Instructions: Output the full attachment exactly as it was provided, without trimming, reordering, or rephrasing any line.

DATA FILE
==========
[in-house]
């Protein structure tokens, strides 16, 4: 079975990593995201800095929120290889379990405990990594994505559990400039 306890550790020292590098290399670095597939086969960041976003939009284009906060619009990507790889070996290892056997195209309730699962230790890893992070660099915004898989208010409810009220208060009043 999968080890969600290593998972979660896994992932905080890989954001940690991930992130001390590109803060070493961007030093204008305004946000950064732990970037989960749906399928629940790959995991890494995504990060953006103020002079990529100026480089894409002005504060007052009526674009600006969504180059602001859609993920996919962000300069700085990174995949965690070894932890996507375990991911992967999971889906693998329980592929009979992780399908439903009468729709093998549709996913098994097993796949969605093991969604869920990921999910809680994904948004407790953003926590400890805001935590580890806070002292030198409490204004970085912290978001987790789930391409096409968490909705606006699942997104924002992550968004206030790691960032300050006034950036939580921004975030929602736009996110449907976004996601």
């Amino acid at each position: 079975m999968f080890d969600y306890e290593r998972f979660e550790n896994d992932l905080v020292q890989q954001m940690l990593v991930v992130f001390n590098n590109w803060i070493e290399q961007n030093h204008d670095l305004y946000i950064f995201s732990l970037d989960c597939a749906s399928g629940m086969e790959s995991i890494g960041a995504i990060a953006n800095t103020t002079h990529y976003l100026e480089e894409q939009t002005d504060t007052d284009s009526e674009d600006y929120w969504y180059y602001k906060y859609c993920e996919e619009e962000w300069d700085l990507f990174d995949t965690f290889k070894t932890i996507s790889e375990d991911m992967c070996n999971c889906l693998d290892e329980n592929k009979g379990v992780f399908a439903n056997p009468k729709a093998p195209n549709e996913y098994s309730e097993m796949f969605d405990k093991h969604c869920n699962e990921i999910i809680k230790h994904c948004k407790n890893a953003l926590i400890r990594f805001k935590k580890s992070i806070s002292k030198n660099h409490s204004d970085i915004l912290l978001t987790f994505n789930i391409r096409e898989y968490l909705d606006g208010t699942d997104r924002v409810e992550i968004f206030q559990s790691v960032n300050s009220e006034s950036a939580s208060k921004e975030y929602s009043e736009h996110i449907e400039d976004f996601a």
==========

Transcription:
[in-house]
């Protein structure tokens, strides 16, 4: 079975990593995201800095929120290889379990405990990594994505559990400039 306890550790020292590098290399670095597939086969960041976003939009284009906060619009990507790889070996290892056997195209309730699962230790890893992070660099915004898989208010409810009220208060009043 999968080890969600290593998972979660896994992932905080890989954001940690991930992130001390590109803060070493961007030093204008305004946000950064732990970037989960749906399928629940790959995991890494995504990060953006103020002079990529100026480089894409002005504060007052009526674009600006969504180059602001859609993920996919962000300069700085990174995949965690070894932890996507375990991911992967999971889906693998329980592929009979992780399908439903009468729709093998549709996913098994097993796949969605093991969604869920990921999910809680994904948004407790953003926590400890805001935590580890806070002292030198409490204004970085912290978001987790789930391409096409968490909705606006699942997104924002992550968004206030790691960032300050006034950036939580921004975030929602736009996110449907976004996601």
């Amino acid at each position: 079975m999968f080890d969600y306890e290593r998972f979660e550790n896994d992932l905080v020292q890989q954001m940690l990593v991930v992130f001390n590098n590109w803060i070493e290399q961007n030093h204008d670095l305004y946000i950064f995201s732990l970037d989960c597939a749906s399928g629940m086969e790959s995991i890494g960041a995504i990060a953006n800095t103020t002079h990529y976003l100026e480089e894409q939009t002005d504060t007052d284009s009526e674009d600006y929120w969504y180059y602001k906060y859609c993920e996919e619009e962000w300069d700085l990507f990174d995949t965690f290889k070894t932890i996507s790889e375990d991911m992967c070996n999971c889906l693998d290892e329980n592929k009979g379990v992780f399908a439903n056997p009468k729709a093998p195209n549709e996913y098994s309730e097993m796949f969605d405990k093991h969604c869920n699962e990921i999910i809680k230790h994904c948004k407790n890893a953003l926590i400890r990594f805001k935590k580890s992070i806070s002292k030198n660099h409490s204004d970085i915004l912290l978001t987790f994505n789930i391409r096409e898989y968490l909705d606006g208010t699942d997104r924002v409810e992550i968004f206030q559990s790691v960032n300050s009220e006034s950036a939580s208060k921004e975030y929602s009043e736009h996110i449907e400039d976004f996601a």